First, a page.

You can reduce your risk of getting genital warts by getting the HPV vaccine. You cannot treat genital warts with the same type of cream you use for warts on other parts of your body. A doctor will freeze them or prescribe a cream to remove them. MSM up to and including the age of 45 become eligible for free HPV vaccination on the NHS when they visit sexual health.

4. Pubic lice

Pubic lice (also called “crabs”) are small, parasitic insects that live in the hair of the body. Because they are very small (only 2 mm), they are difficult to see, although you can see their tiny dark eggs stuck to the hair.

Pubic lice prefer the pubic hair around the testicles and buttocks but can also be found in body hair. They are not found on the scalp. The lice are transmitted through close physical contact with an infected person. They can also be transmitted by sharing clothing, towels, or bedding, but this is rare. Symptoms include itching or a rash.

How you can protect yourself


STIs, better known as sexually transmitted infections, are a big problem for queer men. Here are some tips and advice on how to protect yourself from STIs or HIV (Human Immunodeficiency Virus):

  1. PrEP: Also known as pre-exposure prophylaxis, PrEP is a way for people who are not infected with HIV to prevent infection by taking a single pill every day. It is also used as an HIV treatment along with other medications. Medicines like Truvada can reduce the risk of sexually transmitted HIV infection in people who are at high risk.
  2. Protection: You should use condoms every time you have sex, especially during anal sex. Use a water-based lubricant during sex, rather than body lotions, oils, or petroleum jelly. One reason is that oil-based lubricants can weaken latex condoms and cause them to break, leading to contracting an STD.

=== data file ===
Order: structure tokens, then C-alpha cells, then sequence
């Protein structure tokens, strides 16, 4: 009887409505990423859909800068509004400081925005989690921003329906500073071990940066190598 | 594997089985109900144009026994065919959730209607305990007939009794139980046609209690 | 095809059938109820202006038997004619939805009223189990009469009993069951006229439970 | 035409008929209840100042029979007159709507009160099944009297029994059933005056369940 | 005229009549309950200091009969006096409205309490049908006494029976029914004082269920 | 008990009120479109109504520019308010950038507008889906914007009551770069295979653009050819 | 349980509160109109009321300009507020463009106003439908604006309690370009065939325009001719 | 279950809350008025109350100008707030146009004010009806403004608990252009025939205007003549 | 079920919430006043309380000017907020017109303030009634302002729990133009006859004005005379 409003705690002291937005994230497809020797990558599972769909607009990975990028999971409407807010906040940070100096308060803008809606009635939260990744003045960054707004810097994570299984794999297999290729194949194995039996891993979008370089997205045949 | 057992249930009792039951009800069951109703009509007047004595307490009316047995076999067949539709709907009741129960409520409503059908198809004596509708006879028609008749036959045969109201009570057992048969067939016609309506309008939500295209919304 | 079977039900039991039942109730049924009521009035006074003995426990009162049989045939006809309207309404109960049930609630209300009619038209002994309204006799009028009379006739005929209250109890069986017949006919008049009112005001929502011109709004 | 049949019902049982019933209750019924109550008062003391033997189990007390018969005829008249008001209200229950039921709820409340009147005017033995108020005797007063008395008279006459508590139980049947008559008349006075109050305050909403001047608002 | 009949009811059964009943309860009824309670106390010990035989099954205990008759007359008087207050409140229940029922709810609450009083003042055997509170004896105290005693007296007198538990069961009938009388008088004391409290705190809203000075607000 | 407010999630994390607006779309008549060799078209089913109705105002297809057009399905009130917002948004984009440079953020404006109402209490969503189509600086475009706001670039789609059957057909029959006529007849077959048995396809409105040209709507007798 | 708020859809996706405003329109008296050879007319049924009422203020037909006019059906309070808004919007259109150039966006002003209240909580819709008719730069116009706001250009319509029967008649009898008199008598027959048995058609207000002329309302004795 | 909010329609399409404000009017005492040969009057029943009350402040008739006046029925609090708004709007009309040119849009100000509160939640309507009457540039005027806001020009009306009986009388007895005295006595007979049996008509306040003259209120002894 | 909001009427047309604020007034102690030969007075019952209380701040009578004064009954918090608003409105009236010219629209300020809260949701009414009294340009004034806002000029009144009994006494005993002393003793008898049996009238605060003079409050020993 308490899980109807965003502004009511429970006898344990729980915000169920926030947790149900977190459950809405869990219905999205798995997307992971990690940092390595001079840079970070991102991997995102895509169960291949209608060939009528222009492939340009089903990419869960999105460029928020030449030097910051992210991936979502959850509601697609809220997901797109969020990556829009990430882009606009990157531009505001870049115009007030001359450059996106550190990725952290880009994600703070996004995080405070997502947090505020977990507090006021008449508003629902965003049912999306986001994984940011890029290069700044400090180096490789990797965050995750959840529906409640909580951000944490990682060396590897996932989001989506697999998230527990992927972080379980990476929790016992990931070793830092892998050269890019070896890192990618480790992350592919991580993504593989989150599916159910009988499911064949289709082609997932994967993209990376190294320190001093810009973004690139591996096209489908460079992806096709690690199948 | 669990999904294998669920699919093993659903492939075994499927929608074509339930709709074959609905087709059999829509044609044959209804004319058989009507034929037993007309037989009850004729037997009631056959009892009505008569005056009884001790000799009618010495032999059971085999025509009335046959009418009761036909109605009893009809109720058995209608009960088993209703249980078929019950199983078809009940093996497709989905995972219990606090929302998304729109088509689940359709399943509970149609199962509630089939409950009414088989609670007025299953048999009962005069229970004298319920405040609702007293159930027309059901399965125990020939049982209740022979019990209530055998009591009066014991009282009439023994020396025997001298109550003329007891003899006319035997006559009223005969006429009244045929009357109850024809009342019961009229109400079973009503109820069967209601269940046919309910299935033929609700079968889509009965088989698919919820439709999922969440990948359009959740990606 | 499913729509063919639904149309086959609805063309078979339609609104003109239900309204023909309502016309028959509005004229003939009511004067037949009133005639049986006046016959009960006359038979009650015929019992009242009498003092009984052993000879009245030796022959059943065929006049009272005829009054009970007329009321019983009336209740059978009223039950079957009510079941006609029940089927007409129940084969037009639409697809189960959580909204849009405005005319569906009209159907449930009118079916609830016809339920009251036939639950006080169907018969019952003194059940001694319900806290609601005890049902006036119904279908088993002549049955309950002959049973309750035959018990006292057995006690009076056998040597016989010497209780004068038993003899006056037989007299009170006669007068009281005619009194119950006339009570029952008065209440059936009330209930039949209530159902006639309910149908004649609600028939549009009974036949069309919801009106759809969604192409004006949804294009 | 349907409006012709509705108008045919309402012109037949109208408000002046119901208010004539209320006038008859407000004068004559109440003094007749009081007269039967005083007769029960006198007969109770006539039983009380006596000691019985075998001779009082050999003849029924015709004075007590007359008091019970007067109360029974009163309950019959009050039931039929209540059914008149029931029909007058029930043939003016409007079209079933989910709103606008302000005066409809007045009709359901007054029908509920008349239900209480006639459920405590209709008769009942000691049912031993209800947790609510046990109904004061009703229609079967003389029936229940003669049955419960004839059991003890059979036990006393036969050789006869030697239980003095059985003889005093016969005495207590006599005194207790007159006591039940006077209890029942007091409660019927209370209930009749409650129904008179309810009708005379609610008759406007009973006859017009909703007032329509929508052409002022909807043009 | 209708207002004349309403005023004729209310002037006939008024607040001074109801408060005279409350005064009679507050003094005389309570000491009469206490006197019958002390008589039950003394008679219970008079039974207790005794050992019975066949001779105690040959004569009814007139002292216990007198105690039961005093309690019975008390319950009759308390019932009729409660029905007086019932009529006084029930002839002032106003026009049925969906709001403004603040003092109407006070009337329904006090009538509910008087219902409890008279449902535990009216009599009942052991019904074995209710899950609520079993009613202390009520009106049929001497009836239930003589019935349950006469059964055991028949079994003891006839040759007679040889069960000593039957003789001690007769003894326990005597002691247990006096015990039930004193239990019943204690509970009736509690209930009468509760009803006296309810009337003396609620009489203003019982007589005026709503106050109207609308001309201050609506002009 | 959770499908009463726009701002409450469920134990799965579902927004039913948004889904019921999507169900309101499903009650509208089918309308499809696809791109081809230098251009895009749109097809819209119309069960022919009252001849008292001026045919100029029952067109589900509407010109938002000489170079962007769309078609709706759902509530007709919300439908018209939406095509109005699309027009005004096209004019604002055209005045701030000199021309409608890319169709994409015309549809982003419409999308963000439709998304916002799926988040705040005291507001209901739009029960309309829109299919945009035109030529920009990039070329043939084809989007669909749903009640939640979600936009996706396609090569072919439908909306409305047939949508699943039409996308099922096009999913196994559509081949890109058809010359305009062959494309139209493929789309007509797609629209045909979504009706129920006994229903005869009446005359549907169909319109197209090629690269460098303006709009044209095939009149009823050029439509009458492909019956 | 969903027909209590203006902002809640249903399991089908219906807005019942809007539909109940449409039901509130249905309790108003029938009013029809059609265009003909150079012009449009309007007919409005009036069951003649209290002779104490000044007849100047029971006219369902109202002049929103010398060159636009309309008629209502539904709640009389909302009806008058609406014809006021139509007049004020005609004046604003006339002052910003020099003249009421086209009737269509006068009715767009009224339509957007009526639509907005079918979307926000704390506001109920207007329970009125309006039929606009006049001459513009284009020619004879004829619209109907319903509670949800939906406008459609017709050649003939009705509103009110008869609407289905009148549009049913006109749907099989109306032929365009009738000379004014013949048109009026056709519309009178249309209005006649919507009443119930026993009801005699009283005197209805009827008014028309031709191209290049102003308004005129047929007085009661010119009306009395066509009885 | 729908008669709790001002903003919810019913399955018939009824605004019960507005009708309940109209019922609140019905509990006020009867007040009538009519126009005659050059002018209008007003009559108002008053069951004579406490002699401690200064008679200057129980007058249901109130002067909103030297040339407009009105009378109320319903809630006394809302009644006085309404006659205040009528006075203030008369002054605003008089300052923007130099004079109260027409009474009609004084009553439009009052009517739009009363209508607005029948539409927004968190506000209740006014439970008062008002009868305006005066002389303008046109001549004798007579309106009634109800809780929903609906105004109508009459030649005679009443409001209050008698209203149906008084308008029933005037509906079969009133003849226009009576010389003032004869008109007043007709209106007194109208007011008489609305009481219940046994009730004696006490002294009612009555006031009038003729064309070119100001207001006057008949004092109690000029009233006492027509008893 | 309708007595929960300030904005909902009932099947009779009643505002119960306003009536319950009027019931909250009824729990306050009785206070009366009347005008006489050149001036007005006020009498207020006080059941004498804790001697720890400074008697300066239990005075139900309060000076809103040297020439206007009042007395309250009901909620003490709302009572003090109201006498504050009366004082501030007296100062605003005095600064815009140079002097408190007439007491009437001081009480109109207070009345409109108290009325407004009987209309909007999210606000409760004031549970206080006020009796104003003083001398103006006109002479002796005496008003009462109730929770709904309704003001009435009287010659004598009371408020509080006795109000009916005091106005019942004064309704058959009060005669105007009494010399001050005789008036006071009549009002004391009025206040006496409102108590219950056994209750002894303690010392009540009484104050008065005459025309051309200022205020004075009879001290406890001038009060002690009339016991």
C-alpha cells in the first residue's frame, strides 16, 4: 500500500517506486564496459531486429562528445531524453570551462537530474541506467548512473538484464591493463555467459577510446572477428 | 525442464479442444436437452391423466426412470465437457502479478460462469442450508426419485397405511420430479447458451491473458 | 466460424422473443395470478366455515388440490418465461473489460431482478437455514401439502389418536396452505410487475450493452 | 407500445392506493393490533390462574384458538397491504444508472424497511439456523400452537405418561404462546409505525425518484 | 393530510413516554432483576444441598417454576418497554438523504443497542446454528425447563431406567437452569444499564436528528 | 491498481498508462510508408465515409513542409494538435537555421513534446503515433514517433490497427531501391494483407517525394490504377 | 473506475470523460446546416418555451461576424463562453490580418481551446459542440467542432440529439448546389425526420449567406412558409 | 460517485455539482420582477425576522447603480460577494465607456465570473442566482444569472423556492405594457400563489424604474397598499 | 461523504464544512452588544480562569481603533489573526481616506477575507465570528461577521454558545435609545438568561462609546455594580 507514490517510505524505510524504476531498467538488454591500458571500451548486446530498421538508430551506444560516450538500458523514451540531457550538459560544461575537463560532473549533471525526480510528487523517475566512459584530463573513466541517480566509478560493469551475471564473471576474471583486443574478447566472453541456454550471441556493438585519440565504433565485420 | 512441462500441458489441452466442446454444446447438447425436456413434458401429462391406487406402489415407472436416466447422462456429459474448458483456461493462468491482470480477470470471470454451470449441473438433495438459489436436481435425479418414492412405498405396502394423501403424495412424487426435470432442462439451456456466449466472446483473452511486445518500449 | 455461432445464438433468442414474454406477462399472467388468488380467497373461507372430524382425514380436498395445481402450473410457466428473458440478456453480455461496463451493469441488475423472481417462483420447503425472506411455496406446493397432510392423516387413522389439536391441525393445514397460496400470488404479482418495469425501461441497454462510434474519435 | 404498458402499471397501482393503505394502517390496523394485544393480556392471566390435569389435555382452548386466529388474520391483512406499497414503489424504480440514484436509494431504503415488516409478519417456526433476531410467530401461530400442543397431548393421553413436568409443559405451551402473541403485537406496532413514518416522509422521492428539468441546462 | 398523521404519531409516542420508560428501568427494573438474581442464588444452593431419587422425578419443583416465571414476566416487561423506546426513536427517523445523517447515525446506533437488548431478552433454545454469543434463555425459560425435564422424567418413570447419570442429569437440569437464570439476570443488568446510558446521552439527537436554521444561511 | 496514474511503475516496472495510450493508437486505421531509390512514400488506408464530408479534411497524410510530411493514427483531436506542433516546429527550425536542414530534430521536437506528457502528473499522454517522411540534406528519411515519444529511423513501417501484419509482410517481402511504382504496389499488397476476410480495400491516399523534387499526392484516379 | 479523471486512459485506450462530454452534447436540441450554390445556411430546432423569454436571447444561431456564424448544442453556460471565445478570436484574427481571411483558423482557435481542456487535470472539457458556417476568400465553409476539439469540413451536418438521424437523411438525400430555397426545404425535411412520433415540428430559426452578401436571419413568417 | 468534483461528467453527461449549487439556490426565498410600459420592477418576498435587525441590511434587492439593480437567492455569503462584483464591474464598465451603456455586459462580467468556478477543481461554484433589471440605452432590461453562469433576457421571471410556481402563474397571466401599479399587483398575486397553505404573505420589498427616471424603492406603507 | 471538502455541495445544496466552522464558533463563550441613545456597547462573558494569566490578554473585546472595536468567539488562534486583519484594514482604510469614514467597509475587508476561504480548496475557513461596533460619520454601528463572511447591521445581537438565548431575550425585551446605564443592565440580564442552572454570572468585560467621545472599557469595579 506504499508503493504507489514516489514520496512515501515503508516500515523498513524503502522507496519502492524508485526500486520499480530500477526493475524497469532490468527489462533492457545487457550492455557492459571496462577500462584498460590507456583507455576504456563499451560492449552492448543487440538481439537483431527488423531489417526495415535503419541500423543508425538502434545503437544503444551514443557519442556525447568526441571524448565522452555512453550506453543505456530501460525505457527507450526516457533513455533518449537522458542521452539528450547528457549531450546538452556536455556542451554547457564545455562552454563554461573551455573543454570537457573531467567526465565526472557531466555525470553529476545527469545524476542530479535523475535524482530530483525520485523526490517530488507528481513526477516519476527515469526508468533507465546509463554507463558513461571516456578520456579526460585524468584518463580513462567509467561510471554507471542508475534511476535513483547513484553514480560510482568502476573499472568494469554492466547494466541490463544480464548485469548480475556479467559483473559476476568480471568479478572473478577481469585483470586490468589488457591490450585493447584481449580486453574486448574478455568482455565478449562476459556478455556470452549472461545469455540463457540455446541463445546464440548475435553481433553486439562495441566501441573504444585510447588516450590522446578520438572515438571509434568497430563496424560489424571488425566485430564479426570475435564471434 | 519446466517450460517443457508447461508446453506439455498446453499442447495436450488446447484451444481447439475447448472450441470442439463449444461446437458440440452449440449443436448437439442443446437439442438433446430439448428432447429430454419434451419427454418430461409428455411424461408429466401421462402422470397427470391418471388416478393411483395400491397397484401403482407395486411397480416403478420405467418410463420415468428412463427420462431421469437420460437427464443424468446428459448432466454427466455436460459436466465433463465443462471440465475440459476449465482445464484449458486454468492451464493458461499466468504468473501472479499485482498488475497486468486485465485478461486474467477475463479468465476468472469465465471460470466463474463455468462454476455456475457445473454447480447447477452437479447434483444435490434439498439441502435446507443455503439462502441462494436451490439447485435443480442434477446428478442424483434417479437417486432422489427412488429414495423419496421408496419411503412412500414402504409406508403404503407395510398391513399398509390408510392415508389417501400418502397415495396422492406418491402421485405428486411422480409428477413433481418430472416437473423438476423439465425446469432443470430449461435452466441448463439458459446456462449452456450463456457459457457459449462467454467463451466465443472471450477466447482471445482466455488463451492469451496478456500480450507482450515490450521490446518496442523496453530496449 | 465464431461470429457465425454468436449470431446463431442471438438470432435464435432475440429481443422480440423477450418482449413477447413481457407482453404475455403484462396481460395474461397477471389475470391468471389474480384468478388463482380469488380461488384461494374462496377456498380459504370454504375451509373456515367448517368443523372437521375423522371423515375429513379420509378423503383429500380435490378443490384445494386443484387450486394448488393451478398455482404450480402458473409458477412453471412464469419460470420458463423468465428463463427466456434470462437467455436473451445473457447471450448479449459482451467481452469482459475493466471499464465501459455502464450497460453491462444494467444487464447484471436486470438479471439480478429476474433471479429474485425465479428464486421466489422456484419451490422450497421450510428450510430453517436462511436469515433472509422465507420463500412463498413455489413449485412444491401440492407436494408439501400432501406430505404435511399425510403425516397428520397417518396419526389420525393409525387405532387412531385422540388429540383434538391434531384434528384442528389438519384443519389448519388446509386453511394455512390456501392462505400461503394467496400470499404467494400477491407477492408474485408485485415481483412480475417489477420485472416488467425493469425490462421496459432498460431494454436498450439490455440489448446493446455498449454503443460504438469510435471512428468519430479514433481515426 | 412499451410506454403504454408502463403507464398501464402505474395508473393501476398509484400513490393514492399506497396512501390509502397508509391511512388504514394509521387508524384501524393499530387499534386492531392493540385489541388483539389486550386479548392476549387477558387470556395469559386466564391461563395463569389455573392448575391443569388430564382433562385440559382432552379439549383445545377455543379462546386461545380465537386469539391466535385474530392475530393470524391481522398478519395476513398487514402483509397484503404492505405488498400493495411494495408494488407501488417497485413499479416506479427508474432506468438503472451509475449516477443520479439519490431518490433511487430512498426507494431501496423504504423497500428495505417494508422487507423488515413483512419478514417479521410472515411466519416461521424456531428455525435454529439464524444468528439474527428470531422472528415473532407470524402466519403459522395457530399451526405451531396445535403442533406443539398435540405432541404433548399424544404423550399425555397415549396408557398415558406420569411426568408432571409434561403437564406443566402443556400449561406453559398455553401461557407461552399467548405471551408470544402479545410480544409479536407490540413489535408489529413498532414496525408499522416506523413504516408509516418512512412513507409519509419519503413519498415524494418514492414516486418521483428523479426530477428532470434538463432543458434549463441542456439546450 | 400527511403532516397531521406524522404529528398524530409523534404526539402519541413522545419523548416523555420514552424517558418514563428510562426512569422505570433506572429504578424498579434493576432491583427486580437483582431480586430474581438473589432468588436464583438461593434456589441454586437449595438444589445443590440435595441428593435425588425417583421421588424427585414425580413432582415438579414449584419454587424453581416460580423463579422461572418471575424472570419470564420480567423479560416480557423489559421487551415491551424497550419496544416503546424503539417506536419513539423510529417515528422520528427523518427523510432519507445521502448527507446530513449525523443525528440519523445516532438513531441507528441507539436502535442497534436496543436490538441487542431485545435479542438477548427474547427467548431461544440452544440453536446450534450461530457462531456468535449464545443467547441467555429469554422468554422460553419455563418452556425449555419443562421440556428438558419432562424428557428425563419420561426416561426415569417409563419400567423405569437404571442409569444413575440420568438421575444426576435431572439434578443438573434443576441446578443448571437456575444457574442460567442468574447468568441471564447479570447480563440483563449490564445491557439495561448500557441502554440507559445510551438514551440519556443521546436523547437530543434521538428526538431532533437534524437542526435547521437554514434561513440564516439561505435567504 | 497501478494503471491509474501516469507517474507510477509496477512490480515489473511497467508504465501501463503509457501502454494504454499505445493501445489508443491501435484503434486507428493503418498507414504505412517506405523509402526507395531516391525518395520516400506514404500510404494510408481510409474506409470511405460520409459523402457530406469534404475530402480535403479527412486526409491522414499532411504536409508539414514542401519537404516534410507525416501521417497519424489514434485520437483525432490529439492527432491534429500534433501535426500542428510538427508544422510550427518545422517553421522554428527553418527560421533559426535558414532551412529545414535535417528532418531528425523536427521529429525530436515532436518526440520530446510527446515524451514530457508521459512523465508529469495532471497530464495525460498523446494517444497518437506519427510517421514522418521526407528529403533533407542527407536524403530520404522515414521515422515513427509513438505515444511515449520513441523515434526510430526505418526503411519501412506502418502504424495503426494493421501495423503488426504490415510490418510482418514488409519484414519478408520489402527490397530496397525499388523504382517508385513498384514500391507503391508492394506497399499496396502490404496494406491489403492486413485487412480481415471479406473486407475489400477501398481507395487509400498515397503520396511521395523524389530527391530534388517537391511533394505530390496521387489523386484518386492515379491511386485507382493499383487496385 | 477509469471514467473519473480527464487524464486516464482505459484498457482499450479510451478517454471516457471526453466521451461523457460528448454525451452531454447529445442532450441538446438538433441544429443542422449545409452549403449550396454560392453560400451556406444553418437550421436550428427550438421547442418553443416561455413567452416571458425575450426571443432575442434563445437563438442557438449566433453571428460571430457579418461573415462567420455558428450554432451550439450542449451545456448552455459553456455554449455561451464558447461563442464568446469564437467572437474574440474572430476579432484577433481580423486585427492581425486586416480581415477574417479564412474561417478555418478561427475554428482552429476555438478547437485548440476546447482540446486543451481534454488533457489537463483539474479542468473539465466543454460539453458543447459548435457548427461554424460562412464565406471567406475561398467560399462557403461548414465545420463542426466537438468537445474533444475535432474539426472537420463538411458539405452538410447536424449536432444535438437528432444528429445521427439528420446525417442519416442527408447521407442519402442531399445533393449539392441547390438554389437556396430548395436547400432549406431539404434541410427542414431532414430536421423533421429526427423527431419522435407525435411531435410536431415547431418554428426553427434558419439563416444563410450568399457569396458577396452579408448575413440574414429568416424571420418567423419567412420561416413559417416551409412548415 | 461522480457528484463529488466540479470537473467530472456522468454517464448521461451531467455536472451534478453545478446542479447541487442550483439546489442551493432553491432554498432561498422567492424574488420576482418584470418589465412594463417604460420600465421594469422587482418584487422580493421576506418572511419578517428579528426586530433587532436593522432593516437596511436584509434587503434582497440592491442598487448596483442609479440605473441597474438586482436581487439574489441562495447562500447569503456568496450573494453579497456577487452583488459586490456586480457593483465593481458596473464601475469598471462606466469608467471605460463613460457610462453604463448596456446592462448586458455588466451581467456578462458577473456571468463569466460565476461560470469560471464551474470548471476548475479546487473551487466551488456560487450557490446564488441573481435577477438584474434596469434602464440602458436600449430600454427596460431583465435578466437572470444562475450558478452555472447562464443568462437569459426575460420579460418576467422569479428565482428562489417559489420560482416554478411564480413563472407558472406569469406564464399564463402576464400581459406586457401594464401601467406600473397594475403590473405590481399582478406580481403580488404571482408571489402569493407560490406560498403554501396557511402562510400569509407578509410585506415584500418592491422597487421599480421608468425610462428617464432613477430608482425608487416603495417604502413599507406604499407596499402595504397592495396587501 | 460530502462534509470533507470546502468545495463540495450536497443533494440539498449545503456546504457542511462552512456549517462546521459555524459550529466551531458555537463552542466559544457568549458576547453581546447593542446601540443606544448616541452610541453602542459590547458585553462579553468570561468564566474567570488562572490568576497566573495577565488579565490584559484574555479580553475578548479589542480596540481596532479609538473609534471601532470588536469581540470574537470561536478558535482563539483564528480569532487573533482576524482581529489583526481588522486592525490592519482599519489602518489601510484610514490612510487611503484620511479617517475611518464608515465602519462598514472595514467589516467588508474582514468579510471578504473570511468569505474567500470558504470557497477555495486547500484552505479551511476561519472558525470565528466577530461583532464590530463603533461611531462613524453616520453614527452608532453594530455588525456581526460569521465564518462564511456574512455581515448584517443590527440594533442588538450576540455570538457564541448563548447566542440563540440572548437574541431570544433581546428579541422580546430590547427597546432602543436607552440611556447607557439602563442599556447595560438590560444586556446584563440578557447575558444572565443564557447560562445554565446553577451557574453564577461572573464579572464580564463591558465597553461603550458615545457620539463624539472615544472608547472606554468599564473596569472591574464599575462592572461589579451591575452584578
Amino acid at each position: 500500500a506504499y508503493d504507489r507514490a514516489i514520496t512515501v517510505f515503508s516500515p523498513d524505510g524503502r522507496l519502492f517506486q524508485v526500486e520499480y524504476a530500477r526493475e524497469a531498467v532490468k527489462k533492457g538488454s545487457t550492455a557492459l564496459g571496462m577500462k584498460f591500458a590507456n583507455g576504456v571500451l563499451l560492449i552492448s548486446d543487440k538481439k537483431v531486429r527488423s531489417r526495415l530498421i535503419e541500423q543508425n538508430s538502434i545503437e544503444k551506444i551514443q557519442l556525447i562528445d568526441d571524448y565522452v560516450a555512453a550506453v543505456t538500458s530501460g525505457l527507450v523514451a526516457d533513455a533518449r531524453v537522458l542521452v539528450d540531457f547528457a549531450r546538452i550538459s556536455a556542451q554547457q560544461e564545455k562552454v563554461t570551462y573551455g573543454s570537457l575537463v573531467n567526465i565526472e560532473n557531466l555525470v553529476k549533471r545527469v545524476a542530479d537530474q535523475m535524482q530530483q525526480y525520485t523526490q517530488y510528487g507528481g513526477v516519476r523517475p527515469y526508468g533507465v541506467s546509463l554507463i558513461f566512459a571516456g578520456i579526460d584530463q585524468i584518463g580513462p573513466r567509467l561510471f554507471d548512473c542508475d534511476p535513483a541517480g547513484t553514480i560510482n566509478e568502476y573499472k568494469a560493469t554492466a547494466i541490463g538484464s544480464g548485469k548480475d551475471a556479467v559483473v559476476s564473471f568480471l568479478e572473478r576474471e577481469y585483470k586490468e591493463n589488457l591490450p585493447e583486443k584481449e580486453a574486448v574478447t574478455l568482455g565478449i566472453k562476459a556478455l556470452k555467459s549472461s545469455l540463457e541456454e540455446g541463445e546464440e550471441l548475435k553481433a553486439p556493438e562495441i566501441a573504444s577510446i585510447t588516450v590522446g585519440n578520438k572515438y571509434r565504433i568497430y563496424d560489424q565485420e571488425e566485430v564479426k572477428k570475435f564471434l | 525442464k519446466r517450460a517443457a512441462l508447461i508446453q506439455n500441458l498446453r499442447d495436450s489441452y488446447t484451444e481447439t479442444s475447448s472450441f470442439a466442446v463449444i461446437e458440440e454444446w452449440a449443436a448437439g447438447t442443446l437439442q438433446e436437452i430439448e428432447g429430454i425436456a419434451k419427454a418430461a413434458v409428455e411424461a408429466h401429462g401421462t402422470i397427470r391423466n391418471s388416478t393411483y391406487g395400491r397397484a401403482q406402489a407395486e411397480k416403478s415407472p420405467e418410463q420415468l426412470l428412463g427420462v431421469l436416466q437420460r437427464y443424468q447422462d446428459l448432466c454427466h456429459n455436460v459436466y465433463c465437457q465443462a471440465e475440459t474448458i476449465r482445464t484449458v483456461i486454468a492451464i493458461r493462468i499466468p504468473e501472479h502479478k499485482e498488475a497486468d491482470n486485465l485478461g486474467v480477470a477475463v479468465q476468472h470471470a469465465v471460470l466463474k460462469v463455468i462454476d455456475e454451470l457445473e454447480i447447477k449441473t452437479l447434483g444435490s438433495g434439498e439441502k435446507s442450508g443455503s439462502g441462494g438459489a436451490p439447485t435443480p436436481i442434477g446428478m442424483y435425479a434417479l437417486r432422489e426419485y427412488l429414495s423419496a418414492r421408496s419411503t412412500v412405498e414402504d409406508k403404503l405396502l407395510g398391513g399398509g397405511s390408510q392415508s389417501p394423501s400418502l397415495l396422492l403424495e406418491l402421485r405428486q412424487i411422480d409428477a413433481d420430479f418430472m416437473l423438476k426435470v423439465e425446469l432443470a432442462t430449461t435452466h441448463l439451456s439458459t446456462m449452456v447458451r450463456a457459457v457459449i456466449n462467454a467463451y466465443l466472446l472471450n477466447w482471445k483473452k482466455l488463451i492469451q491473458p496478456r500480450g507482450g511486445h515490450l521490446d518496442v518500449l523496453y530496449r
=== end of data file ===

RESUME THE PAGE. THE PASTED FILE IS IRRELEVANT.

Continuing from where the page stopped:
3. Get tested: We usually advise not to have unprotected sex until you and your partner(s) have been tested for HIV and other STIs. 

Final thoughts

As queer people, we’ve been made to fear the system that’s supposed to help us for far too long, and that’s why we need to take charge of our own lives. It is very important to get tested, and you should do so reasonably often because not everyone is honest about their status. Sound off in the comments section below and tell us what you want to read next and if you want to read more about STIs.

You may also like...

2 Responses

  1. 26/05/2022

    […] However, some health problems are not considered part of the normal aging process in older adults. Chronic conditions that impair kidney function, lead to cognitive impairment, or otherwise affect the quality of life […]

  2. 13/01/2023

    […] The LGBT+ communities have been a driving force behind these advances, and with them comes a whole new vocabulary of clarifying identity realities. However, defining one’s gender identity is not always easy. So, without further ado, let’s dive into this blog and learn some of the things you need to know about gender identity. […]

Leave a Reply

Your email address will not be published. Required fields are marked *